According to Manusmrti, when one has paid, according to the law, one's debts to the great sages, to the forefathers, and to the gods, one should make over everything to one's son and dwell (in the house), not caring for any worldly concerns. [v.4.257.]

महर्षिपितृदेवानां गत्वानृण्यं यथाविधि । पुत्रे सर्वं समासज्य वसेन्माध्यस्थ्यं आश्रितः । । ४.२५७ । ।[8]

maharṣipitr̥devānāṁ gatvānr̥ṇyaṁ yathāvidhi । putre sarvaṁ samāsajya vasenmādhyasthyaṁ āśritaḥ । । 4.257 । ।

At this stage, one is advised to constantly meditate in solitude on that which is salutary for one's soul; for one who meditates in solitude attains supreme bliss. [v.4.258.]

एकाकी चिन्तयेन्नित्यं विविक्ते हितं आत्मनः । एकाकी चिन्तयानो हि परं श्रेयोऽधिगच्छति । । ४.२५८ । ।[8]

ekākī cintayennityaṁ vivikte hitaṁ ātmanaḥ । ekākī cintayāno hi paraṁ śreyo'dhigacchati । । 4.258 । ।

मोक्षमार्गः ॥ Way to Attain Moksha

In the 14th Adhyaya of the 7th Skandha of the Bhagavata Purana, as Yudhisthira asks, Maharshi Narada explains to him the course of conduct by which a householder will attain moksha without difficulty.[9] He says,

Staying in the household and performing duties such as sandhya, worship and five mahayajnas laid down for a householder as direct offering to Bhagavan Vasudeva without expecting anything in return for it, one should wait upon great sages in order to learn the truth. (2)

Devoutly listening to the nectar-like sweet stories of the avataras of Vishnu during the leisure time after performance of duties, he should constantly be surrounded by people who are tranquil by nature. (3)

Through companionship with good people, he should gradually release himself from attachment to himself, his wife, his sons etc. which are in the process of being separated from him, and should rise above them like a person awakened from a dream (does in the case of objects seen in the dream). (4)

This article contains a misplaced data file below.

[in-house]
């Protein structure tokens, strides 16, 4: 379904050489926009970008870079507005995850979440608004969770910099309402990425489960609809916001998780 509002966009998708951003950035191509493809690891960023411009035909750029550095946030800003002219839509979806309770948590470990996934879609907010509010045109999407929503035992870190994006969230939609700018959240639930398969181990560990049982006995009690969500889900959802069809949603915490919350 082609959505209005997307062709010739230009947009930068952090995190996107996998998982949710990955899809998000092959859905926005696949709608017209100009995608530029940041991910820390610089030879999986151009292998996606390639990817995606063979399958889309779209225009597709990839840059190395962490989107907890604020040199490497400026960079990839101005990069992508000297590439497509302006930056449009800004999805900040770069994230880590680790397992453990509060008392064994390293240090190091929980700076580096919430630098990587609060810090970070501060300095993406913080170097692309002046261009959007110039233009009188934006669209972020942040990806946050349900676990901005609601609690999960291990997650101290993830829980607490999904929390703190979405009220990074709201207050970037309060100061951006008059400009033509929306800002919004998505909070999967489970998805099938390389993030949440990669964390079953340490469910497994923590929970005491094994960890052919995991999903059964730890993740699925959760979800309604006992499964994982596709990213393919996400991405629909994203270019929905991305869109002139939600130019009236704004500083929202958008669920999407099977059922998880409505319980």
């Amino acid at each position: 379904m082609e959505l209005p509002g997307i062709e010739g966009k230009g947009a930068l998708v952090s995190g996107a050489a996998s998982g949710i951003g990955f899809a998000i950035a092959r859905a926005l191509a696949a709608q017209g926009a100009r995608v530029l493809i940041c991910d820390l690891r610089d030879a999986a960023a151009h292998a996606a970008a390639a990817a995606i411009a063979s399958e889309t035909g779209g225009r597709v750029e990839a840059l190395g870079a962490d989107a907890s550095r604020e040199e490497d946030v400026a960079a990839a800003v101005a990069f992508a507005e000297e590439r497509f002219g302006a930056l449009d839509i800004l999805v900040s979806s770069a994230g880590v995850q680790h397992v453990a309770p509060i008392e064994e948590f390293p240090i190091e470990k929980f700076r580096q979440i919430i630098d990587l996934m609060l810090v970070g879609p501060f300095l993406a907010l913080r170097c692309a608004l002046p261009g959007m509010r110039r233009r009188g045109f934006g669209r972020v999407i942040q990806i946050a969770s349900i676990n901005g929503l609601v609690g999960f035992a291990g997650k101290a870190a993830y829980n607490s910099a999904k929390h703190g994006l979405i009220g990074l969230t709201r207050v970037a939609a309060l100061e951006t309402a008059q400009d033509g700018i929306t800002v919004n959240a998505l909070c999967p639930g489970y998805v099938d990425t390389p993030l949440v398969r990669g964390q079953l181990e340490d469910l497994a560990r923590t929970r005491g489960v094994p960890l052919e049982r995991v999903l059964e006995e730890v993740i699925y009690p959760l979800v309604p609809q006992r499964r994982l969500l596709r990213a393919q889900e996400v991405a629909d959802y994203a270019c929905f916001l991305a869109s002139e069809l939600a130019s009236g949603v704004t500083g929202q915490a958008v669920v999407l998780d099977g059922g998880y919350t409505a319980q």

A wise man should be disinterested in and dispassionate to his body and house, but should attend to it to the extent to which it is indispensible. Simulating attachment to them, a man should transcend his status as an ordinary human being and be a recluse. Or (carry out his duties in life). (5)

Being free from attachment to himself and his property, he should accept in what his kinsmen, parents, sons, brothers and other well-wishers propose and desire. (6)

A wise man should carry out his duties while enjoying what he gets from the heaven (eg. crops due to rain fall), from mines (eg. gold, precious stones etc.) and what he gets accidentally by wind fall, as all wealth is created by Bhagavan Vishnu (and is obtained through his grace). (7)

Embodied beings can lay claim to that much wealth as is just necessary for filling his belly. He who lays claims on the surplus is a thief and deserves punishment. (8)

One should look upon beasts, camels, donkeys, monkeys, rats, serpents, birds and flies like one's own sons, for there is very little difference between them and his sons. (9)

Even though a man be a householder, he should not put in extraordinary trouble for getting the three purusharthas. He should enjoy what is afforded to him by providence according to its place and time. (10)

He should duly share his objects of enjoyment with all down to dogs, papis and people belonging to the lowest strata of the society. One's wife with whom one is most intimately attached should be allowed to fulfil the dharma of atithi satkara. (11)

One is so seriously attached to one's wife that he sometimes kills himself or other including his parents or guru for her. Therefore, if one can give up his attachment to such a wife, he conquers Bhagavan Vishnu who is never conquered by anyone. (12-PP)[10]